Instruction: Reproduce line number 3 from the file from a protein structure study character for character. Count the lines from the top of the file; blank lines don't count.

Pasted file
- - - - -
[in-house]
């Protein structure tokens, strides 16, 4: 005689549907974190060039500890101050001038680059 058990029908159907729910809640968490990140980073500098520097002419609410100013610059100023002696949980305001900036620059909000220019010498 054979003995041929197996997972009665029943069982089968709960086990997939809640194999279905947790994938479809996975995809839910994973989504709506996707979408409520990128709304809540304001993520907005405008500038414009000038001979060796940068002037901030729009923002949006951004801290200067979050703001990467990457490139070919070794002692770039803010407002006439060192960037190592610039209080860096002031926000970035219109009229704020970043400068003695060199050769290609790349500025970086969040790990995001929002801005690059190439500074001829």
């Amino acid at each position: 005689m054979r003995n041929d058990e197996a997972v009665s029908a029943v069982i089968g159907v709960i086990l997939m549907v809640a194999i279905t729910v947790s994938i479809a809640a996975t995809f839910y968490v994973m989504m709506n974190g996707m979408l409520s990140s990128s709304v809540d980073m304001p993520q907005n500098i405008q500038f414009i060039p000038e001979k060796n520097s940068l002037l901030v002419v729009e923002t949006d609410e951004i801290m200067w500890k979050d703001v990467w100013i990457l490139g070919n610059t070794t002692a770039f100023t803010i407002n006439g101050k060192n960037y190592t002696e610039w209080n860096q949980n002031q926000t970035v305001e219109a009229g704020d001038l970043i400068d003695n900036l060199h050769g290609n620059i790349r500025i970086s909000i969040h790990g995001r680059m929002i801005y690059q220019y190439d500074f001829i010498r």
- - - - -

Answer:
């Amino acid at each position: 005689m054979r003995n041929d058990e197996a997972v009665s029908a029943v069982i089968g159907v709960i086990l997939m549907v809640a194999i279905t729910v947790s994938i479809a809640a996975t995809f839910y968490v994973m989504m709506n974190g996707m979408l409520s990140s990128s709304v809540d980073m304001p993520q907005n500098i405008q500038f414009i060039p000038e001979k060796n520097s940068l002037l901030v002419v729009e923002t949006d609410e951004i801290m200067w500890k979050d703001v990467w100013i990457l490139g070919n610059t070794t002692a770039f100023t803010i407002n006439g101050k060192n960037y190592t002696e610039w209080n860096q949980n002031q926000t970035v305001e219109a009229g704020d001038l970043i400068d003695n900036l060199h050769g290609n620059i790349r500025i970086s909000i969040h790990g995001r680059m929002i801005y690059q220019y190439d500074f001829i010498r």